GOVERNMENT policy on information technology, BUSINESS, and TECHNOLOGICAL innovations
Deals with the failed economic stimulus bill passed by the United States Congress in 2001 to encourage companies to buy information technology (IT) equipment. Provisions of the bill; Implication of the bill to the IT industry.
Presents news briefs related to business in the United States as of January 22, 2001. Seminar for online retailers sponsored by the Federal Trade Commission; Decision of ETrade Group Inc. to purchase Loans-Direct Inc.; Contract signed by FedEx Corp. and Wincor Nixdorf LLC.
CONFERENCES & conventions, COMPUTER industry, BUSINESS intelligence, INFORMATION technology, EXECUTIVE coaching, SEMINARS, and BUSINESS
This article discusses conferences in the United States computer industry. Competitive Technical Intelligence 2004 explores tools and techniques for using business intelligence. The Business Process Management Conference includes both business and information technology tracks with presentations, case studies, and best practices. The 2004 Executive Coaching Seminar offers presentations on changing the rules of the global game, the ethical challenge to U.S. business, and what is coachable. The World Business Forum includes political, academic, and practical viewpoints from speakers Jack Welch, Madeleine Albright, and Larry Bossidy on leadership, organization, financial markets, innovation, execution, resilience, and growth.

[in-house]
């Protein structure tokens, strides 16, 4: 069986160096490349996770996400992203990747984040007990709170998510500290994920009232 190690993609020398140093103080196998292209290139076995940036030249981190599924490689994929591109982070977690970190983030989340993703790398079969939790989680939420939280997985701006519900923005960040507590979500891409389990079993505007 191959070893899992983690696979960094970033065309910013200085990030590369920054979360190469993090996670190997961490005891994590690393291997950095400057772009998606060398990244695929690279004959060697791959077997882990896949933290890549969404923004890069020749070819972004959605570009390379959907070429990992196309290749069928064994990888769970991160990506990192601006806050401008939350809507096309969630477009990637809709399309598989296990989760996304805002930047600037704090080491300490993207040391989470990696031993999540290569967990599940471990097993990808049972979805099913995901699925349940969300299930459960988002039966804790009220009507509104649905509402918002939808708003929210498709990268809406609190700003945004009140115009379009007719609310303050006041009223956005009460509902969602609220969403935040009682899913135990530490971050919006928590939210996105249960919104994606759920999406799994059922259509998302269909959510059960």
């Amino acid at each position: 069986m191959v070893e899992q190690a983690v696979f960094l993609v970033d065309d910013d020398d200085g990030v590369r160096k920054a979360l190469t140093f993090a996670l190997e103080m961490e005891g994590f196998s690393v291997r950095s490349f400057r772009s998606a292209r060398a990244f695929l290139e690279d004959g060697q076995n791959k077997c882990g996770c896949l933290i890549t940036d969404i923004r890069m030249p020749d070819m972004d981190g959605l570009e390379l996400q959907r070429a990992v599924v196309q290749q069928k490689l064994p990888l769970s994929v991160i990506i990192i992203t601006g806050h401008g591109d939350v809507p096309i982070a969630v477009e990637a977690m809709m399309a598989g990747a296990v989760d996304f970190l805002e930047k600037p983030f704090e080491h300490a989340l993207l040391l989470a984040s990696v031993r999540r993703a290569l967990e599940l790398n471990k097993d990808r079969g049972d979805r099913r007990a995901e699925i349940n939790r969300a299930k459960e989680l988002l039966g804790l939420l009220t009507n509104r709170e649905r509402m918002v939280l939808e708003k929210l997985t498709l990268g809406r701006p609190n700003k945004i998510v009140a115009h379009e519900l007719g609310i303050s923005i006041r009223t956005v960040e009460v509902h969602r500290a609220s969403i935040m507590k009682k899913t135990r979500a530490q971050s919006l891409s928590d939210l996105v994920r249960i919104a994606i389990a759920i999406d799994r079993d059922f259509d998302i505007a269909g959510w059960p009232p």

BUSINESS, PRIVACY, INTERNET domain names, CONTRACTS, and CONFERENCES & conventions
Presents business-related news briefs from the United States as of September 24, 2001. Issues covered by the Privacy2001 Conference; Approval of a number of Internet domains by the Internet Corporation for Assigned Names and Numbers; Details of the agreement between L'Oreal USA Inc. and Voyager Solutions.
CONTRACTING out, BUSINESS, MANAGEMENT, and CONFERENCES & conventions
The article discusses the hurdles cited by early adopters of business process outsourcing (BPO) services who spoke at a conference held in New York by market research firm IDC in April 2004. BPO users said they have been able to save money and improve productivity by handling off control of departments such as human resources and finance, and in some cases, the systems that support them. But they also said that they had to tackle tricky personnel and contractual issues and go through steep learning curves because there was little historical context to draw upon. Establishing reasonable BPO performance metrics continues to be a problem for users and vendors alike, said John K. Halvey, a partner in the technology finance and outsourcing group at a law firm. BPO users must contend with thorny personnel issues as well such as the case of Hydro One Inc. Although most companies outsource business processes to cut costs, that isn't always the case, Canadian Imperial Bank of Commerce (CIBC) in 2001 signed a seven-year contract to outsource management of its human resources operations to Electronic Data Systems Corp. However, the outsourcing move was partly designed to help CIBC avoid the need to invest tens of millions of dollars in IT upgrades.